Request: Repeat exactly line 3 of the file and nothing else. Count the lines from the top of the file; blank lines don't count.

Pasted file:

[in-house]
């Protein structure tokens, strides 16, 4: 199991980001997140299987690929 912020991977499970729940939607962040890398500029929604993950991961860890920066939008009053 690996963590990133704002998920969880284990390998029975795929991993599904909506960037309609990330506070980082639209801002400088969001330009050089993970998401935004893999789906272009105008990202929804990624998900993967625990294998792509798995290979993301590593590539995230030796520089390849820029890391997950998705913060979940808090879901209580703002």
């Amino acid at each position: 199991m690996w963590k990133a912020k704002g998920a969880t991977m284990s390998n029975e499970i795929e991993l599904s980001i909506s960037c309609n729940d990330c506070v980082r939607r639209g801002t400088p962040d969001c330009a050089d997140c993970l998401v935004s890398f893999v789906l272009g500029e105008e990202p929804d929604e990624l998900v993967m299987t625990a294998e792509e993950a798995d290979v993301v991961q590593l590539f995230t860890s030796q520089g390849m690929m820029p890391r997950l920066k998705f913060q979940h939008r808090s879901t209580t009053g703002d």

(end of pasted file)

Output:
């Amino acid at each position: 199991m690996w963590k990133a912020k704002g998920a969880t991977m284990s390998n029975e499970i795929e991993l599904s980001i909506s960037c309609n729940d990330c506070v980082r939607r639209g801002t400088p962040d969001c330009a050089d997140c993970l998401v935004s890398f893999v789906l272009g500029e105008e990202p929804d929604e990624l998900v993967m299987t625990a294998e792509e993950a798995d290979v993301v991961q590593l590539f995230t860890s030796q520089g390849m690929m820029p890391r997950l920066k998705f913060q979940h939008r808090s879901t209580t009053g703002d």